82. Telegram From the Embassy in Vietnam to the Department of State1

888. CINCPAC for POLAD. Embtel 882.2 In assessing Diem’s rejection of our proposal for counter-insurgency fund, most significant point is that grounds advanced for rejection approach repudiation of concept of expanded and deepened U.S. advisory effort, civil and military. This concept was fundamental element our agreement with GVN in December 1961 on greatly stepped up U.S. assistance effort. Progress made since that date would not have occurred, in our view, without massive advisory effort, nor do we believe it can be maintained if drastic reduction made at this stage in number of advisors, particularly in provinces and with smaller military formations-which are precisely areas where Diem seems to find most difficulty. We would not deny that some advisors may, on occasion, have acted in way to cause complaint or that their number and zeal have reached point where, to those who want to see it that way, there are similarities with a “protectorate” situation. Point is we don’t think GVN can win without U.S. advisors in roughly present density for the next year at least.

We also gravely doubt that momentum of strategic hamlet program can be maintained and, especially, gains already made consolidated without piastre fund of roughly size we have proposed and procedures for its use as effective as those we have had for purchased piastres. Although Diem says GVN will make necessary funds available, he is probably thinking of much smaller sum than we are (very likely the 400 million piastres already earmarked by GVN vs 1300 million in our proposal) and it is clear that he is not thinking of procedures which would give us satisfactory voice in use of GVN [Page 214] funds. (He probably wants to revert to former unsatisfactory GVN procedures.) In short, we conclude that unless we can get something comparable to what we have proposed, there is grave risk that strategic hamlet program will founder. Without successful strategic hamlet program, it will take longer to get insurgency under control.

If this is correct evaluation of significance of Diem’s position, we see no viable alternative to taking action (or possibly series of actions) designed to convince Diem that we mean business—notwithstanding grave risk that such action (a) will not move Diem but on contrary lead to retaliatory action and descending spiral our relations and (b) might light coup fuse. (We continue have no grounds to believe that coup would bring to power a government more likely to win the war than Diem. On contrary, we think a coup, either accomplished or abortive, would weaken chances of preserving independence of SVN.)

Unless tactical move prescribed at end this message bears fruit, first action we would recommend is to inform GVN that we are revising counterpart support to GVN military budget downward by, say, 1.3 billion piastres (from 7.5 billion) and are tentatively earmarking this sum for support to strategic hamlet program. This would be very r serious matter for GVN but action not irreversible if Diem comes around and would not involve dislocations inherent in cancelling orders for hamlet materials, for example. Moreover, it is in any case going to be necessary to reduce counterpart allocation to military budget (if joint fund is not approved), simply in order to provide funds to carry on minimum existing economic projects and for USOM operating expenses.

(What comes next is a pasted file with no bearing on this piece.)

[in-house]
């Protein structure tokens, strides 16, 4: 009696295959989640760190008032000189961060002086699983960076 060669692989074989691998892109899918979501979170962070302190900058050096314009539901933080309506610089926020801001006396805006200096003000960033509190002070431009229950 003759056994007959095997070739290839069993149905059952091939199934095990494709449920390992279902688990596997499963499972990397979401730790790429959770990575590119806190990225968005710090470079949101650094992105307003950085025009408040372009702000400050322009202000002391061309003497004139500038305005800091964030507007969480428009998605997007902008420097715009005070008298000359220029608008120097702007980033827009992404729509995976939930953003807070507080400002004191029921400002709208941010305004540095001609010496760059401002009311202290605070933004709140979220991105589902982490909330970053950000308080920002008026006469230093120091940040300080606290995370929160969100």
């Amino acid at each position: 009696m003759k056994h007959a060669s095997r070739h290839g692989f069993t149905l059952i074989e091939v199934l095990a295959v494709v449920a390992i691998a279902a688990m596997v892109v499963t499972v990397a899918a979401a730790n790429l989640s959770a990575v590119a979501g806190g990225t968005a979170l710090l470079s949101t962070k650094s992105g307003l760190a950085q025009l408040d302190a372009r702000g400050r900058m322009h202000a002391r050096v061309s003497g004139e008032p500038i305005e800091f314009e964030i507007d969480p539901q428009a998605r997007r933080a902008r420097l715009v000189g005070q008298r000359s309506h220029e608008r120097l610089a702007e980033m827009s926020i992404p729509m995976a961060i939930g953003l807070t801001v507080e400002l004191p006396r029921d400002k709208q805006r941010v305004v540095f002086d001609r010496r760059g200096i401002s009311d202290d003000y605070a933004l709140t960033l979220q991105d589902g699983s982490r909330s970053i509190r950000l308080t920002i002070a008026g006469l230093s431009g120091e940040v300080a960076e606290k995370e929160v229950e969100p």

In informing Diem of above, we would at same time offer (a) to review advisor situation with view to seeing what reduction can be made and (b) to replace any advisor who abuses his position or undermines GVN authority. Finally, as earnest our firm intention to phase out special military assistance, would give him detailed briefing on 3year comprehensive plan (request authority to do this).

Before taking step of informing Diem of reduced support for military budget, believe it advisable for tactical reasons to ask him to give me written response our proposal for counter-insurgency fund, to include reasons for rejection. This move would provide time for him to reflect on consequences his decision and for members his government to work on him if they are disposed to do so. I might also use this period for further talks with Diem and others in course of which I might draw on arguments in immediately preceding paragraph. Meanwhile, we would quietly hold up approval of military budget support level and any new allocations of funds.

Harkins and Brent concur.

  1. Source: Department of State, Central Files, POL 26-1 S VIEI Secret; Priority; Limit Distribution. Repeated to CINCPAC. Also published in Declassified Documents, 1978, 433B.
  2. Document 81.